Tickets are $125, available both at the door or online at operationinternational.org/new-york/winter-fundraiser.

Ready, Set, PechaKucha!

What do you get when you bring together a fashion executive, a land conservationist, an arborist, a sculptor, a photographer and three artists?

Pechakucha Night Hamptons — volume 23.

On Friday, March 16, starting at 6 p.m., each speaker will show 20 slides for 20 seconds a piece during the rapid-fire presentation at the Parrish Art Museum, located at 279 Montauk Highway in Water Mill.

The roster includes:

Annette Azan, who moved into the fields of interior designer and styling six years ago after more than two decades as a fashion executive. Through a keen eye for texture and color, combined with an instinctive knowledge of balancing elements, she has been designing dynamic spaces for her clients.

Southampton native Josh Halsey, who is dedicated to exploring community, its connection to agriculture, and the world beneath our feet. Halsey engages his surroundings and draws insight from his experiences to conserve land on the East End.

Matthew Hartline, a certified arborist specializing in the pruning of woody plants, who has worked with Bill Miller & Associates for more than 15 years, providing care for trees, shrubs, hedges and ornamental vines that grow in gardens on the South Fork.

Robert Hooke, a sculptor in stone and bronze, who has exhibited domestically and abroad — Europe, Australia and South Africa. His work emphasizes stance, the body position assumed by instinct or purpose, while adhering to the famous quote of Miles Davis, “Creativity is not the notes you put in, but the notes you leave out.”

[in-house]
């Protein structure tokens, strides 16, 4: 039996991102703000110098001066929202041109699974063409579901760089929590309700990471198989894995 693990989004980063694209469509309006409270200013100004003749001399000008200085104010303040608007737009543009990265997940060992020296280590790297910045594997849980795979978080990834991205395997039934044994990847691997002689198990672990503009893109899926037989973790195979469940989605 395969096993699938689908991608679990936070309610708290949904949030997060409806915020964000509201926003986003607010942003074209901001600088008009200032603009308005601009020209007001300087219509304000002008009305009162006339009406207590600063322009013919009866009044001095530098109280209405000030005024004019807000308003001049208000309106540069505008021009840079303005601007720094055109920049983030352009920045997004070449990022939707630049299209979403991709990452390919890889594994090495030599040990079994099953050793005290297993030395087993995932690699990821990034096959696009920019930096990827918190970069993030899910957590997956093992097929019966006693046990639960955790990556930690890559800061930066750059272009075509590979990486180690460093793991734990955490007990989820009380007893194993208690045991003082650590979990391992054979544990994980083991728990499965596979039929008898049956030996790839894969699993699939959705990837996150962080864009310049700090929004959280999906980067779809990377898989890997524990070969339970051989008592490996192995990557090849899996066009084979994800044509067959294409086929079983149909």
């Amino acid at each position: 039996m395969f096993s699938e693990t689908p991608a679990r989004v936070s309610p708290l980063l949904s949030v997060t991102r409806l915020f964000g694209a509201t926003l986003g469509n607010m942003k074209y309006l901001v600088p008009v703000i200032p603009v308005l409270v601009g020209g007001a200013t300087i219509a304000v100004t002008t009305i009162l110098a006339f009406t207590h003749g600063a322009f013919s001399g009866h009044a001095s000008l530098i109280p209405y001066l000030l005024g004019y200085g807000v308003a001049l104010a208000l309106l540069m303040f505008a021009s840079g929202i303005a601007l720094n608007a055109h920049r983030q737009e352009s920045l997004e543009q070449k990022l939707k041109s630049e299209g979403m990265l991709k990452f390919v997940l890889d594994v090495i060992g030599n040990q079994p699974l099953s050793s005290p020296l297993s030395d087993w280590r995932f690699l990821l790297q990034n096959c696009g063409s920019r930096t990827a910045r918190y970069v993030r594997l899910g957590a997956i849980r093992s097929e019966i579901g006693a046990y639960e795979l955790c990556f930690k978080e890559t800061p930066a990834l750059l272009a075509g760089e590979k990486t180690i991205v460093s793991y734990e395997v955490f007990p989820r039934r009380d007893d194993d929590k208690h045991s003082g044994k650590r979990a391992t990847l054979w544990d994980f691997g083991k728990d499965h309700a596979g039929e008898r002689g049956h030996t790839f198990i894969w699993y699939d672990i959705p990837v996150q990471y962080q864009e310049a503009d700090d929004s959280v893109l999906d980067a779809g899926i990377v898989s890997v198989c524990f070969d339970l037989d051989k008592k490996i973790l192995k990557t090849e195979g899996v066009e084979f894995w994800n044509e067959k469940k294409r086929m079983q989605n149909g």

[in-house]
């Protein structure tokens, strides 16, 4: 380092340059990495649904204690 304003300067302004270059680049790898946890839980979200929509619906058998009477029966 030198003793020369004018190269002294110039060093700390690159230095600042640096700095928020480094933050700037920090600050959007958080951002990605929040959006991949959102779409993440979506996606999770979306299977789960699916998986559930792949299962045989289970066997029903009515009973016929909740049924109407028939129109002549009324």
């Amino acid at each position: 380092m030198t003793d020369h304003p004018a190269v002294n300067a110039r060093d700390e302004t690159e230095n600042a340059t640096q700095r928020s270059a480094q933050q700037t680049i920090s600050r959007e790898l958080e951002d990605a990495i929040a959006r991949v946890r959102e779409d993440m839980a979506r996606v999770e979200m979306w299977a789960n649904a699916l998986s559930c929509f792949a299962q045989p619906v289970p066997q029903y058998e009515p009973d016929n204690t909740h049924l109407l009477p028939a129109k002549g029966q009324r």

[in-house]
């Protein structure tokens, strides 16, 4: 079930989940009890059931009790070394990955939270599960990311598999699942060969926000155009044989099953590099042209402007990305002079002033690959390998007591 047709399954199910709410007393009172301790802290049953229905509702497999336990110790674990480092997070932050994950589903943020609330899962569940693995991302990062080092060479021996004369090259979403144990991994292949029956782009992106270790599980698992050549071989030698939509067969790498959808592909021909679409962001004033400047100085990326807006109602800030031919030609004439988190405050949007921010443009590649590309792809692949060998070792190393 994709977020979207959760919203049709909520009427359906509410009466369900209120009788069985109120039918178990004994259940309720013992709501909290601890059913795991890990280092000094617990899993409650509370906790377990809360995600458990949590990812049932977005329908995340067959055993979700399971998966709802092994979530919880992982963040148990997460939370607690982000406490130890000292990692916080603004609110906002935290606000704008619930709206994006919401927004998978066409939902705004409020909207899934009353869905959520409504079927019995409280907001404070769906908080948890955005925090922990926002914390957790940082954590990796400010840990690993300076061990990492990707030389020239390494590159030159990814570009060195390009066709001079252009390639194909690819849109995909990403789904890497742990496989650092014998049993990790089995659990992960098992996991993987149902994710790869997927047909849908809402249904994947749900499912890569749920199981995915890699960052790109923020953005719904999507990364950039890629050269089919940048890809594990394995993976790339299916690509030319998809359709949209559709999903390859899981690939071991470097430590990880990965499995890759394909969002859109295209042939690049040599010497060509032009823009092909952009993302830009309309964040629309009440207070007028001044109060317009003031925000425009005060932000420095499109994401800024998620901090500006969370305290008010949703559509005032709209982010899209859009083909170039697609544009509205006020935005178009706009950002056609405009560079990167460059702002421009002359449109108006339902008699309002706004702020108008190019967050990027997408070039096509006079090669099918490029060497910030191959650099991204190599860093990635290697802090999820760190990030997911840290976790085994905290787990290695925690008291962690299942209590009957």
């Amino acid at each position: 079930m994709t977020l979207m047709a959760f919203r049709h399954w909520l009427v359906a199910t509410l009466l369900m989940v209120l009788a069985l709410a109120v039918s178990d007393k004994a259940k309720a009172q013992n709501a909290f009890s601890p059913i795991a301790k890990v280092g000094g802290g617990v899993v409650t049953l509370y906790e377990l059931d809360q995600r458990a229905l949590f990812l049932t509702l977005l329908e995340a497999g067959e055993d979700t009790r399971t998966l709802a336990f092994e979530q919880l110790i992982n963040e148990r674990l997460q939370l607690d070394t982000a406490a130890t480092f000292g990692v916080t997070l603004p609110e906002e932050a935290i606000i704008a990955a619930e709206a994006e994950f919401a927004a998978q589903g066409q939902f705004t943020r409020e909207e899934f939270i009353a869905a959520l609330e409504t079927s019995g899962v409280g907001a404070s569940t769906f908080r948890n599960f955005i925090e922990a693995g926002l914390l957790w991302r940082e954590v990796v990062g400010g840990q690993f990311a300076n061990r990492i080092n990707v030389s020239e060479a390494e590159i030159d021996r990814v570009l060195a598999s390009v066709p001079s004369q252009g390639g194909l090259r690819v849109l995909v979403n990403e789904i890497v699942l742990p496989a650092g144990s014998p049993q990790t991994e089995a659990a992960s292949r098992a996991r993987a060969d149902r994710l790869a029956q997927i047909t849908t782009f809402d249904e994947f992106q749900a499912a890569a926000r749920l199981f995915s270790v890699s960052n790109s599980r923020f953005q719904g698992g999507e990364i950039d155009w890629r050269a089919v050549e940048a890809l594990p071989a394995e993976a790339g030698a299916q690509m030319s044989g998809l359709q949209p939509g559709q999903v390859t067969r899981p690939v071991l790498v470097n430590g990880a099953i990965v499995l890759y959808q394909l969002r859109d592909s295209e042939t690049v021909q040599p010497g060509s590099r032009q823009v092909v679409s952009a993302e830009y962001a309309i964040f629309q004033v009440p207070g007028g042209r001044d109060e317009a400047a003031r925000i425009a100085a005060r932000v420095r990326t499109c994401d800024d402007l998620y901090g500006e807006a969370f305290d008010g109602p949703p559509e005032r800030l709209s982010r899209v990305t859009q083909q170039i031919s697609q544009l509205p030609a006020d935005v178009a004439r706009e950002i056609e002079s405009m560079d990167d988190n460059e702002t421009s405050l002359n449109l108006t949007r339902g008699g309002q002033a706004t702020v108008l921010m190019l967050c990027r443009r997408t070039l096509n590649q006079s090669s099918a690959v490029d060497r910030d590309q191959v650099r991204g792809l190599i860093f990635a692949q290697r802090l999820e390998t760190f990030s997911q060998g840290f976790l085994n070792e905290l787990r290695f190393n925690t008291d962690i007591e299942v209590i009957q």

Tanya Malott, a fulltime Sag Harbor resident and lifelong photographer, has been capturing images of life from her perspective for over three decades. Her professional career has include fashion photography, wedding and family portraits around the world, and more recently the travels of Nobel Laureate Malala and others who use their messages and images to create change in the world.

Anne Raymond is a painter and printmaker whose large abstract canvases and monotypes hang in museums, as well as private and corporate collections nationwide. The East End has been both her home and muse for almost 30 years.

Barbara Thomas, who first came to the East End in the 1960s, has been painting in the area since the early 1980s. She has built a wide following as a plein air landscape painter, as well as garden, landscape and house portraitist. She teaches painting at the Parrish Art Museum and in Manhattan.

Lastly, artist Nina Yankowitz has worked with technology to highlight and challenge socio-political content since 1967, when she first exhibited her earliest draped, pleated and sound imbued painting, “Oh Say Can You See,” which disputed feminist and civil rights ethical injustices. As a “citizen scientist” for more than a decade, Yankowitz infuses interactive technology into her environmental video projection installations to allow viewers to respond to options about climate change conditions.

Tickets are $12 and free for members, children and students. Reservations are required. For more information, please call (631) 283-2118 or visit parrishart.org.